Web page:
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Old 18th July 2013, 08:59 PM   #1
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Default Why bandpass enclosure?

This forum is full of audio guys that have been doing this for many years and I in no way can stack up to them in experience or knowledge. I wanted to register to this specifically so I can learn from some very intelligent people.

Well occasionally I have some dumb questions and don't feel like signing up to some other forum where my questions will be considered acceptable so here I go.

I've done some reading and research and cannot find anywhere why exactly do people bother with bandpass enclosures? I can't seem to find any reason they are better than a normal sealed, ported or even infinite baffle setup. All I find is alot of problems and complications with this design.

1. Bandpass subwoofer enclosure increase your chance of blowing the woofer.
2. Bandpass enclosures from what I can tell are not louder or better sounding (SQ)
3. They are extremely complicated to build and are not forgiving for even the smallest mistakes.
4. the boxes are huge so space is not saved like in a IB setup.
5. some have many ports which I assume adds to the port noise, and a bandpass enclosure tuned to a particular frequency from what I learned will not put out much more at that frequency than a ported enclosure tuned to same frequency.

I understand you can build a bandpass where the sound is played from both ends of the woofer, so you get more output. but the same thing is achieved with a ported box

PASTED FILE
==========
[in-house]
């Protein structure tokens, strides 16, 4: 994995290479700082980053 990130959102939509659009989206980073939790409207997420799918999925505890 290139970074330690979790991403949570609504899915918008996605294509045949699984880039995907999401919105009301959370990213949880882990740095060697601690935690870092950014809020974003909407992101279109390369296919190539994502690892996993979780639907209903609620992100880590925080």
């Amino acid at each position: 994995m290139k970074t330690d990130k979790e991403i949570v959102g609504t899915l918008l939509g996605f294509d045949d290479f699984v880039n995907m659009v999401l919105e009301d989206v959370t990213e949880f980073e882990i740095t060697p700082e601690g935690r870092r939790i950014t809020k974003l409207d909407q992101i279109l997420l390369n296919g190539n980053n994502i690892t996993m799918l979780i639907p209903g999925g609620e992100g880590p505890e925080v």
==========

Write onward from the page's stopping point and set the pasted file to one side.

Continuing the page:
So what gives, is there some factor I am missing here or are they just built for the hell of it, "because I can" type of thing?
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Old 18th July 2013, 09:21 PM   #2
Scott L is offline Scott L  United States
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Default OK Let me chime in first

Greetings and Welcome to the forum.

I've been building speakers for 41 years and have never considered a band-pass for anything. That doesn't necessarily make them bad, I just have never had any interest. Other memebers here may have, and might like to post their results.

I am a bit puzzled by your post. You state you can't see any advantge to a band-pass, so why are you even dwelling on it ?
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Old 18th July 2013, 10:24 PM   #3
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Quote:
Originally Posted by Scott L View Post
Greetings and Welcome to the forum.

I've been building speakers for 41 years and have never considered a band-pass for anything. That doesn't necessarily make them bad, I just have never had any interest. Other memebers here may have, and might like to post their results.

I am a bit puzzled by your post. You state you can't see any advantge to a band-pass, so why are you even dwelling on it ?
Thank you for the reply,

I don't know what you mean by dwelling on it, I'm simply learning. I guess I'm a information ninja!

I was just seeing if there is something else I am missing or haven't learned yet that would make a bandpass enclosure make sense, I guess a good follow up question is; in what scenario is a bandpass enclosure practical if any?
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Old 18th July 2013, 10:57 PM   #4
kevinkr is offline kevinkr  United States
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Actually IMHO there is nothing stupid at all about this question as I ponder it. Perhaps the thread ought to be renamed as I think it will get a lot more attention if you pose the question directly in the title. I can change it for you, just let me know by PM.

Edit: Thread title updated after PM request. I am quite curious to hear the answers myself.
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Old 19th July 2013, 12:02 AM   #5
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Quote:
Originally Posted by Aleksrussian View Post